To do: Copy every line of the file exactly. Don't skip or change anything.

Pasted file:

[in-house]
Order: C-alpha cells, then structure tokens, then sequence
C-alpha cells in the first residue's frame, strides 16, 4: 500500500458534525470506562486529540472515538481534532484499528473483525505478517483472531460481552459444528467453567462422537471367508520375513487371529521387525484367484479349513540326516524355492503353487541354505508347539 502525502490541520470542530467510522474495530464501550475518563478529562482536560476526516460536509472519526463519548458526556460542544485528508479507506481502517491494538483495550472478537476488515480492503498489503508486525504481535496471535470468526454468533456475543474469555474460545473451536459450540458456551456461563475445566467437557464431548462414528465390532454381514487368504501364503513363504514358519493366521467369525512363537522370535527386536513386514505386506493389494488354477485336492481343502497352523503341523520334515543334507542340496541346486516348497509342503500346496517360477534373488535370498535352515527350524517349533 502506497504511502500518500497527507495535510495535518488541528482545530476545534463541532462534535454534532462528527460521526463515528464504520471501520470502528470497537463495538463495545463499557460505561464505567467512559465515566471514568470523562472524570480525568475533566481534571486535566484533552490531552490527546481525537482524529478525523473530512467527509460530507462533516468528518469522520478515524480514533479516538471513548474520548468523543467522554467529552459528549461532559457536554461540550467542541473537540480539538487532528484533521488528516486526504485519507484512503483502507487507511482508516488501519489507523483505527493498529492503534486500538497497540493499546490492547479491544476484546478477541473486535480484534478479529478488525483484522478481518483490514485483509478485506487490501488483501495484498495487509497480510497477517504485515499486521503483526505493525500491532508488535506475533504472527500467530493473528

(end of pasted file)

[in-house]
Order: C-alpha cells, then structure tokens, then sequence
C-alpha cells in the first residue's frame, strides 16, 4: 500500500458534525470506562486529540472515538481534532484499528473483525505478517483472531460481552459444528467453567462422537471367508520375513487371529521387525484367484479349513540326516524355492503353487541354505508347539 502525502490541520470542530467510522474495530464501550475518563478529562482536560476526516460536509472519526463519548458526556460542544485528508479507506481502517491494538483495550472478537476488515480492503498489503508486525504481535496471535470468526454468533456475543474469555474460545473451536459450540458456551456461563475445566467437557464431548462414528465390532454381514487368504501364503513363504514358519493366521467369525512363537522370535527386536513386514505386506493389494488354477485336492481343502497352523503341523520334515543334507542340496541346486516348497509342503500346496517360477534373488535370498535352515527350524517349533 502506497504511502500518500497527507495535510495535518488541528482545530476545534463541532462534535454534532462528527460521526463515528464504520471501520470502528470497537463495538463495545463499557460505561464505567467512559465515566471514568470523562472524570480525568475533566481534571486535566484533552490531552490527546481525537482524529478525523473530512467527509460530507462533516468528518469522520478515524480514533479516538471513548474520548468523543467522554467529552459528549461532559457536554461540550467542541473537540480539538487532528484533521488528516486526504485519507484512503483502507487507511482508516488501519489507523483505527493498529492503534486500538497497540493499546490492547479491544476484546478477541473486535480484534478479529478488525483484522478481518483490514485483509478485506487490501488483501495484498495487509497480510497477517504485515499486521503483526505493525500491532508488535506475533504472527500467530493473528